A new report out today from Washington state’s Employment Security Department confirms what many companies in the burgeoning tech industry already know. It’s getting harder to recruit workers, and it’s taking longer to fill open positions.
The latest Job Vacancy and Hiring Survey Report indicates that job vacancies increased by 23 percent in the fall of 2013 to 86,636, while estimated hiring jumped 10 percent to 209,092. That compared to 70,434 job vacancies and estimated hiring of 190,182 in the fall of 2012.
On average, positions in the state were open for 66 days in the fall of 2013, up from 19 days in the fall of 2012.
In other words, it is getting harder to hire talented folks.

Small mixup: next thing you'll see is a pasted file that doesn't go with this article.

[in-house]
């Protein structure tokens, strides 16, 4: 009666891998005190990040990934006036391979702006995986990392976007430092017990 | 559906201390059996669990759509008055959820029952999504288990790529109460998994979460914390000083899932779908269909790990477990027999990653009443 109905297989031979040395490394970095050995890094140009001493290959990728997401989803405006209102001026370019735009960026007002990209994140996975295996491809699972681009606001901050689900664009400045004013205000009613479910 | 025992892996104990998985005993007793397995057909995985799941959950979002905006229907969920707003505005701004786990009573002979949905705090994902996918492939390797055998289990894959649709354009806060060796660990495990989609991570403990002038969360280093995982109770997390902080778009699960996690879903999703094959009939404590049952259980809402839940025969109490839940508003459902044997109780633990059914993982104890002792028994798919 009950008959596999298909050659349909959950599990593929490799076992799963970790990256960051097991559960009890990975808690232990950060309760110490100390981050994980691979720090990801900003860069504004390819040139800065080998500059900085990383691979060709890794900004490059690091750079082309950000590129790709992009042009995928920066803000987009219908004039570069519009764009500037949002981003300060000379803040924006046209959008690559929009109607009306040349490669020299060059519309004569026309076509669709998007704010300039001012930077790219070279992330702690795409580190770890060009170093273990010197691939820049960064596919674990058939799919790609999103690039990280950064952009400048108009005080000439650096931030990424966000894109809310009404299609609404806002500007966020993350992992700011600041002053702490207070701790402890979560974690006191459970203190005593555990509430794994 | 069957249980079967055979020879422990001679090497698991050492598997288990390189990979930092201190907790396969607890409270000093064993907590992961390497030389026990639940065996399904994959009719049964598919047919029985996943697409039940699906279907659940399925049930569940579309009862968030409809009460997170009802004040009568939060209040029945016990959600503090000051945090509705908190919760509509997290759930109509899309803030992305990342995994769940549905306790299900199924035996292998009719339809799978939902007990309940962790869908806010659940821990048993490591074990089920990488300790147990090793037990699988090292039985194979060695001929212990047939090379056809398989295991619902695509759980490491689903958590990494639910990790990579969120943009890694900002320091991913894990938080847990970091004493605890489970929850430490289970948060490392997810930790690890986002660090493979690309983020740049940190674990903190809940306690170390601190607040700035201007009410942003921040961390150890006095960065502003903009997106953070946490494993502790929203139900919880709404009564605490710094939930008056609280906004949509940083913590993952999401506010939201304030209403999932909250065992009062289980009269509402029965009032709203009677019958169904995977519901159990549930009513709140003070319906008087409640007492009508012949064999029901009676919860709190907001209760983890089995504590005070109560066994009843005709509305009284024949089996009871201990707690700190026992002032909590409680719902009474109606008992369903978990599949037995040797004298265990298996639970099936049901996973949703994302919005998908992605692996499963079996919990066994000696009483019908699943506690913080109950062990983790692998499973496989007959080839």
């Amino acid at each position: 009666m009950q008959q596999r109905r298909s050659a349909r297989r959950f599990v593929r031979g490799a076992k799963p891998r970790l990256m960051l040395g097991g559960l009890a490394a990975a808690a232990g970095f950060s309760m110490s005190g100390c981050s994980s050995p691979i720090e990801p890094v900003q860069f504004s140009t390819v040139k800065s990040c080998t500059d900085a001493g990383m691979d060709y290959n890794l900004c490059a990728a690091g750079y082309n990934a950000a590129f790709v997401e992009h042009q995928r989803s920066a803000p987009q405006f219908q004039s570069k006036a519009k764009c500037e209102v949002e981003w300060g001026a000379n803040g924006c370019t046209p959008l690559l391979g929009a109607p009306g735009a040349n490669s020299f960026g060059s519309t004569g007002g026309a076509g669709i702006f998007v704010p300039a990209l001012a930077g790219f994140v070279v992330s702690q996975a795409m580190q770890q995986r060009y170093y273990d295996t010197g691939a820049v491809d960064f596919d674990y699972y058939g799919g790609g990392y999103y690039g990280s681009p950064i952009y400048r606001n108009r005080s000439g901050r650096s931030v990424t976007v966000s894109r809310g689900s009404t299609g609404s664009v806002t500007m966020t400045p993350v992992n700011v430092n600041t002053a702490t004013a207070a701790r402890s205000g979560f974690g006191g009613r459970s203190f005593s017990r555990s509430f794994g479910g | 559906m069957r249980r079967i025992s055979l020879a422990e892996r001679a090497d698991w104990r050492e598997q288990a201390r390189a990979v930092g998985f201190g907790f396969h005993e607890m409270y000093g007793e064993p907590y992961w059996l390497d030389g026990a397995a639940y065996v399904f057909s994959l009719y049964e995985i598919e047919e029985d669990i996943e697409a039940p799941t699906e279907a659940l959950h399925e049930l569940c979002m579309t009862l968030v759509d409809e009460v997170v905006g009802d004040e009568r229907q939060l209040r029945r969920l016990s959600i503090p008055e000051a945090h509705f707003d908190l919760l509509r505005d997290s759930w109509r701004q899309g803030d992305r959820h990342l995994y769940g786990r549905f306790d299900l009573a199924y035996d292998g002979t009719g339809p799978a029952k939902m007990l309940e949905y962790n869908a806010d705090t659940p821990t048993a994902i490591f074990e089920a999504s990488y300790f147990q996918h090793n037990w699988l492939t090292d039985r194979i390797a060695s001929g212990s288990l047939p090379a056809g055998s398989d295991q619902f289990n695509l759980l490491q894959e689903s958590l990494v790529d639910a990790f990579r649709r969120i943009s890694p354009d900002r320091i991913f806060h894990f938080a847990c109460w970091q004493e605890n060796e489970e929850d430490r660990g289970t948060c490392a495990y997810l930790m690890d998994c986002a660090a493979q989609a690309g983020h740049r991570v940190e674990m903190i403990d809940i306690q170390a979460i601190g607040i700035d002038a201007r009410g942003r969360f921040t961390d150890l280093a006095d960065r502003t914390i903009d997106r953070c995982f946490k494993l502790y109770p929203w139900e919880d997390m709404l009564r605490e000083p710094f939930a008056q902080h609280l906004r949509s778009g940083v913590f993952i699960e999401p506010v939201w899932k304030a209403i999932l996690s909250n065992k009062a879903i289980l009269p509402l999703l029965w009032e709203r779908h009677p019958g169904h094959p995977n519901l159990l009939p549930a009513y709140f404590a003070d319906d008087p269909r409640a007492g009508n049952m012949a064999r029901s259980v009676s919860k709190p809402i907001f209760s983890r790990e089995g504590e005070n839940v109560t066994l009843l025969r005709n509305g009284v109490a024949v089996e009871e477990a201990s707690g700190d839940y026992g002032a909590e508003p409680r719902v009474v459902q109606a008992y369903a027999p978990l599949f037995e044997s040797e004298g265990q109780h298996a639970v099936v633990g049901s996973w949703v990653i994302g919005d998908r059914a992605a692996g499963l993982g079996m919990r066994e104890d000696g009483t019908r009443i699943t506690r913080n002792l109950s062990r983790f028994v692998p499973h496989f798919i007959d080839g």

You might think software engineers and coders would be the sector with the most vacancies, given all of the press around computer science education and the desperate needs of many fast-growing tech companies. However, the survey shows that there were more vacancies among farmworkers and laborers (15 percent of total vacancies); retail salespeople (5.2 percent of total vacancies); and office clerks (2.4 percent of total vacancies).
Software developers and systems developers represented 0.9 percent of total vacancies in the state.
STEM jobs — those in Science, Technology, Engineering and Math —have seen vacancies increase from 8.3 percent in the spring of 2013 to 12.7 percent in the fall of 2013. They were not tracked by the state in 2012.
The hiring trend does not show any sign of slowing down. Washington state employers said that they plan to nearly double the number of vacancies by the fall of 2014, shooting up to 154,547. More than half of those jobs are expected in the urban counties of Western Washington.
The Employment Security Department sent the survey to about 12,000 employers last fall. Full report here: